The Camp Creek Fire Has Closed the Sandy Ridge Trail System and Continues to Threaten Bull Run

The premier mountain biking destination is simply too close to the blaze.

If your Labor Day weekend plans include a visit to the network of Sandy Ridge recreation trails—one of the state’s premier mountain biking destinations—you’ll need to pick another location.

On Aug. 31, the Bureau of Land Management announced it had closed the site approximately 40 miles east of Portland just off of Highway 26 due to its proximity to the Camp Creek Fire. That blaze is centered about 10 miles northeast of the city of Sandy in the Mount Hood National Forest.

Public access is temporarily cut off to both the 17 miles of trails in the Sandy Ridge area as well as the parking lot, which will be used by firefighters as a base to store equipment and organize. The BLM added that excessive smoke was also hazardous to any would-be cyclists in the area.

“As with any wildland fire, our highest priority is firefighter and public safety,” Cascades field manager Amanda Hoffman stated in a press release. “Closing the Sandy Ridge recreation site is a necessary step to protect recreators and firefighters while there is an active fire in the area.”

A lightning strike sparked the Camp Creek Fire on Aug. 24. It has since charred 1,969 acres, according to the National Interagency Fire Center, and at this point is considered zero percent contained. The blaze is a priority since it is burning in the Bull Run Watershed—Portland’s main drinking water supply. The fire is just over a mile from one of the reservoirs and less than 2 miles from a treatment facility.

Rain and calmer wind conditions helped firefighting efforts today. The National Interagency Fire Center described the blaze’s most recent behavior as “moderate.” However, flames continue to be fueled by both the tree canopy and a dense build up of fallen branches and needles on the forest floor.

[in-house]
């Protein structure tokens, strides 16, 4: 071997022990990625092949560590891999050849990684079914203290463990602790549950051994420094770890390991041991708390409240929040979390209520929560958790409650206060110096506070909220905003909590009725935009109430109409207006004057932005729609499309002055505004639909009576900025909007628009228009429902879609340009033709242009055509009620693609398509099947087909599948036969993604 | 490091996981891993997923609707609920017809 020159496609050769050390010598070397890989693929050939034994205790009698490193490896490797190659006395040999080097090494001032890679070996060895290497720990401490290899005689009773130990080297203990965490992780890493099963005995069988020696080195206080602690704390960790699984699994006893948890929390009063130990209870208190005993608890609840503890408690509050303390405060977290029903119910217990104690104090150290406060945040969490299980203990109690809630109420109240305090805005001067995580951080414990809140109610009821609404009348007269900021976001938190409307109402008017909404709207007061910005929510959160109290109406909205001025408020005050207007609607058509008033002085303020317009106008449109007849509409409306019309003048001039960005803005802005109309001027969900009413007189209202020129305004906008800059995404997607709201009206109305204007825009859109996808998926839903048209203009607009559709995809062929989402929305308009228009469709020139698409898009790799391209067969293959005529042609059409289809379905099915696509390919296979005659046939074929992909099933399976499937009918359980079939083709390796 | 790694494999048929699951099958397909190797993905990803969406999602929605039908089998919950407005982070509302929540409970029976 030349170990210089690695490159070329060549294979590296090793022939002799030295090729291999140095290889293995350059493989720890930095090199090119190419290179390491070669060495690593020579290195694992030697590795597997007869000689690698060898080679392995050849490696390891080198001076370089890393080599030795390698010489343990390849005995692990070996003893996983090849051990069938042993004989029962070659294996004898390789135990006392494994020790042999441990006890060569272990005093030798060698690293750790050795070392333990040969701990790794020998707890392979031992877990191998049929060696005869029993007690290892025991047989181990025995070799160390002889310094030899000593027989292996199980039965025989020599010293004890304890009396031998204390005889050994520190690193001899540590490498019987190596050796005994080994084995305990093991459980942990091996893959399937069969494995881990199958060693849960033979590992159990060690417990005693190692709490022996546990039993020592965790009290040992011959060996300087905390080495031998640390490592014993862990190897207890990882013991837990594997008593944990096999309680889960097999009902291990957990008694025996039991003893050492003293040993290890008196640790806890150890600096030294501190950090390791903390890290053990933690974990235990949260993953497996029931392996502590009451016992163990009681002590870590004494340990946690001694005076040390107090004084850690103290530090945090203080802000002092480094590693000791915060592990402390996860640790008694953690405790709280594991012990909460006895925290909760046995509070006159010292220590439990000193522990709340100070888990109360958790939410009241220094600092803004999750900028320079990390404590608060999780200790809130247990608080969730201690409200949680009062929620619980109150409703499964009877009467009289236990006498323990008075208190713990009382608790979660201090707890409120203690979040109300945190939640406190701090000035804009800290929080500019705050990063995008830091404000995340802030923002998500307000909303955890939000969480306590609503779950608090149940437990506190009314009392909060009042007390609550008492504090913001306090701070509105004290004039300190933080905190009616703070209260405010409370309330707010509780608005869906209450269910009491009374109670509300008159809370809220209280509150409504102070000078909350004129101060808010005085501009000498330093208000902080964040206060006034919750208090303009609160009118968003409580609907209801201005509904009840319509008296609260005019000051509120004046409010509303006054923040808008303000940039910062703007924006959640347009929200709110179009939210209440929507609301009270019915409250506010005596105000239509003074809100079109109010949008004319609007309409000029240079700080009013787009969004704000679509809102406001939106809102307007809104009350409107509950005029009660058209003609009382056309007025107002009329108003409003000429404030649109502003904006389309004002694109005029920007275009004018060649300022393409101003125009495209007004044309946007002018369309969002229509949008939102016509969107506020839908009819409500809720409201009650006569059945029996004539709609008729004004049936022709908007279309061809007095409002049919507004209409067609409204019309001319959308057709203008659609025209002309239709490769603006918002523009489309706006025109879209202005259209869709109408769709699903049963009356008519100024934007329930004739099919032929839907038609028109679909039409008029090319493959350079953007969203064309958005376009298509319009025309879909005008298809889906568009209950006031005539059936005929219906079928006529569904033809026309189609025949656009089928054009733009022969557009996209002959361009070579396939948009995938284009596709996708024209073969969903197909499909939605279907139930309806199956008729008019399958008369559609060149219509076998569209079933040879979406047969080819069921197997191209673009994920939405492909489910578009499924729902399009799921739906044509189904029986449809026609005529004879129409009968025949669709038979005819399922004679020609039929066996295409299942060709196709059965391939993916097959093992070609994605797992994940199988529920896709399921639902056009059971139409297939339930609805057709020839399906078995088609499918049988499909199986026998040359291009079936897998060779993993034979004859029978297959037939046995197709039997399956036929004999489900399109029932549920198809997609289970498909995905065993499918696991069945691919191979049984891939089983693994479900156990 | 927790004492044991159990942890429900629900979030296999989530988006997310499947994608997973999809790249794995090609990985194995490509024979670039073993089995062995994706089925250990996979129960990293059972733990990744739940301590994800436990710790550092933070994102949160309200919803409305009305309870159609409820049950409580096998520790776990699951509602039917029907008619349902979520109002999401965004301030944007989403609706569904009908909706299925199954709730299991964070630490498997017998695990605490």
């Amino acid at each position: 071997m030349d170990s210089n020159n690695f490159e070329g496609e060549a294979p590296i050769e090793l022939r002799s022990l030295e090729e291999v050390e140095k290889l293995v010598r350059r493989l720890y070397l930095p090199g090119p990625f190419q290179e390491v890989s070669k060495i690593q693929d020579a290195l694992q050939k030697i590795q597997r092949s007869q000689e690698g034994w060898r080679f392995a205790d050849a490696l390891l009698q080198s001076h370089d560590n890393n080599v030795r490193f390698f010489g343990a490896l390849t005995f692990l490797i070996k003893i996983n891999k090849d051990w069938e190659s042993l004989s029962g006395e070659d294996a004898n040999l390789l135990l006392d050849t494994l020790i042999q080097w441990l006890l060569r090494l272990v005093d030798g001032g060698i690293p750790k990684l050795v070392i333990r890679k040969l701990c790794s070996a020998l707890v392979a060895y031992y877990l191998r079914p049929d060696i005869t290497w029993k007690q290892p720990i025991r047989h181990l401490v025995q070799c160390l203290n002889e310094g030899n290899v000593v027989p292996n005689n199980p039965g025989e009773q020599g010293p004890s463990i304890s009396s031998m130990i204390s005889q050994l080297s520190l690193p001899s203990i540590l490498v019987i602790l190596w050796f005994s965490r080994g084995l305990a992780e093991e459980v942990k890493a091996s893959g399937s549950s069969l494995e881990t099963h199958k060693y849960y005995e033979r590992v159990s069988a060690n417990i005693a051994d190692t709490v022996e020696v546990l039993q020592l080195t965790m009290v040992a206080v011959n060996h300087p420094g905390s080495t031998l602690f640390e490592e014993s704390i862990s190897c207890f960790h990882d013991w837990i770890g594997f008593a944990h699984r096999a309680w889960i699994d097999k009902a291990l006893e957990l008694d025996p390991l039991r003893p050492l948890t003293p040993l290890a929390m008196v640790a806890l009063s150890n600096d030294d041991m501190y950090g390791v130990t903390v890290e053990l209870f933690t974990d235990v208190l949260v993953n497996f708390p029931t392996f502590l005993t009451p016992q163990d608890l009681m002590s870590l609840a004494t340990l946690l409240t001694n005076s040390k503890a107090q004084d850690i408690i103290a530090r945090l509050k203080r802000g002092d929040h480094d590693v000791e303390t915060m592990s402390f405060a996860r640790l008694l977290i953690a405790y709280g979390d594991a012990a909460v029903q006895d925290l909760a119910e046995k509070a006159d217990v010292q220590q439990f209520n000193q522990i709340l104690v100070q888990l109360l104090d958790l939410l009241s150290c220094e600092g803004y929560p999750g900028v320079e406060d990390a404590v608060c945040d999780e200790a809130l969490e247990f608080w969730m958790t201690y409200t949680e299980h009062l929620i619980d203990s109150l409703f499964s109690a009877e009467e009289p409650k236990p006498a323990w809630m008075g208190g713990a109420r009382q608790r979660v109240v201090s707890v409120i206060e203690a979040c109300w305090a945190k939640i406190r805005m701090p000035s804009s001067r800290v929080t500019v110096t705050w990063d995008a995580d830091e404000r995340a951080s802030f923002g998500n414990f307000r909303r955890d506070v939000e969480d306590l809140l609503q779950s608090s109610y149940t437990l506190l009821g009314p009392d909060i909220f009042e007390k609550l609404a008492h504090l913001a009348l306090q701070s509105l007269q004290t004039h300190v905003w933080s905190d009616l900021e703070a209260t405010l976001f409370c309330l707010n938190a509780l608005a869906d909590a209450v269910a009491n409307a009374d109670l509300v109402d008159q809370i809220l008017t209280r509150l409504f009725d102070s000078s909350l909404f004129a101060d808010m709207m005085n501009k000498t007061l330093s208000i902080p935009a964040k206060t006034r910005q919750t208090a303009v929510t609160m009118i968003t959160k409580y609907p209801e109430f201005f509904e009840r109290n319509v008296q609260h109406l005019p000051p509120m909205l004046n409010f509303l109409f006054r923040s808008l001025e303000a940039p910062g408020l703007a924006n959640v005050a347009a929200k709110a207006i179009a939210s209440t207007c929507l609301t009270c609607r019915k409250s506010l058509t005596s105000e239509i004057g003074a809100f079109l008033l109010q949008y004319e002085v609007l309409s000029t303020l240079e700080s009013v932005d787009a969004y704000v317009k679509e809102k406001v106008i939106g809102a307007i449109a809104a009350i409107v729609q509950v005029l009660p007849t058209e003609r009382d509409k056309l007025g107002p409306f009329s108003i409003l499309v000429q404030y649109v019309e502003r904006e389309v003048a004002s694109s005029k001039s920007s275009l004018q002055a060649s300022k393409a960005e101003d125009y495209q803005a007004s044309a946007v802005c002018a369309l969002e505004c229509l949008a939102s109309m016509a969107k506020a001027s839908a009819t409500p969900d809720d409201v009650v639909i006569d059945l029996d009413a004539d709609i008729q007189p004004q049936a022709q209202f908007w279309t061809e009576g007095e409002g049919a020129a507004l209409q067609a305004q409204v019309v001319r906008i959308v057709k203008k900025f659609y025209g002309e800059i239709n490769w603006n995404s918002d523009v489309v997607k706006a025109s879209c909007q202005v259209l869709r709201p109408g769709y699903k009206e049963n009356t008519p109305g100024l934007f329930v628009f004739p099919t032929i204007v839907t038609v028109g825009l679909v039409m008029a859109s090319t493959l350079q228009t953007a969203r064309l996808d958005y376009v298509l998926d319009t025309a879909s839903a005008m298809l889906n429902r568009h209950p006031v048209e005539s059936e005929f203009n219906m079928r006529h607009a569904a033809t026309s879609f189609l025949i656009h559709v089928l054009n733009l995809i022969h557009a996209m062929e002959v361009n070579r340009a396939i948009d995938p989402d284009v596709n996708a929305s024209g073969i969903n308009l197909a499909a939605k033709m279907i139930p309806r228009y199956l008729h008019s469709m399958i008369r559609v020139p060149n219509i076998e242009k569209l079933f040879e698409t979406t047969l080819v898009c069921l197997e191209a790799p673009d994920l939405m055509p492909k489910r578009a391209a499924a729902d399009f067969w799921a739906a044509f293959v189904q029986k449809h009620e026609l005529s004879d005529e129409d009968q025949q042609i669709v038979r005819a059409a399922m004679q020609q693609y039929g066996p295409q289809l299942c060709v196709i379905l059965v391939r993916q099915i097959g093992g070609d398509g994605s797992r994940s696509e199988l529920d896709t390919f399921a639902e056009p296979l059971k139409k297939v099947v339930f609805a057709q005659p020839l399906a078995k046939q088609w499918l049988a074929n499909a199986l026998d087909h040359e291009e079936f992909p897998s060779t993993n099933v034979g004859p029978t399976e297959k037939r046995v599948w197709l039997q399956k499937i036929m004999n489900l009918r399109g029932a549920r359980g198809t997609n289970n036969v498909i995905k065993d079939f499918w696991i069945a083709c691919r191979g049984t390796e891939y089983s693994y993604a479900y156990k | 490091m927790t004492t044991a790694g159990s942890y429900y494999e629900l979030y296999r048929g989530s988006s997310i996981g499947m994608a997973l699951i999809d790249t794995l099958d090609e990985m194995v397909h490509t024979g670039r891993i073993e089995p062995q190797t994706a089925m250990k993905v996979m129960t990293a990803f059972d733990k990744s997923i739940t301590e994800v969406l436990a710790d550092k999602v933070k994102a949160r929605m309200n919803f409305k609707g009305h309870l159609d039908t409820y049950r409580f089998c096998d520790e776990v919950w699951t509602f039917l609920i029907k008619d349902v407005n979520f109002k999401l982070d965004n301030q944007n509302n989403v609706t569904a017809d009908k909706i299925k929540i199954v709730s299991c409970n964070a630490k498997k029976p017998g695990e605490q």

The Portland Water Bureau is keeping a close eye on the situation and coming up with multiple plans of action in case it needs to move employees out of the affected area or possibly even shut off access to water from Bull Run. In that scenario, the agency would be dependent on groundwater to supply the city.

“We are very lucky to have two high-quality water sources, and right now we are able to utilize both of them to meet our water needs,” Gabriel Solmer, Water Bureau director, stated in a press release. “Should that change—should we be unable to use the Bull Run water supply—we would need to rely on our groundwater system alone. Groundwater is an excellent water source, but it cannot meet our full summer demand without a reduction in water use. In that case we would ask for help from our customers to reduce water use so we can continue to meet essential needs.”

Since the fire broke out, the Water Bureau has been shoring up its water supply by using Bull Run water and groundwater from the Columbia South Shore Well Field. That move was intended to help meet the increased need typically seen during late summer.

Meanwhile, a fast-moving fire that caused Oregon State Parks and Recreation to evacuate Cottonwood Canyon State Park, 48 miles southeast of The Dalles, is considered out and the campground is back open.

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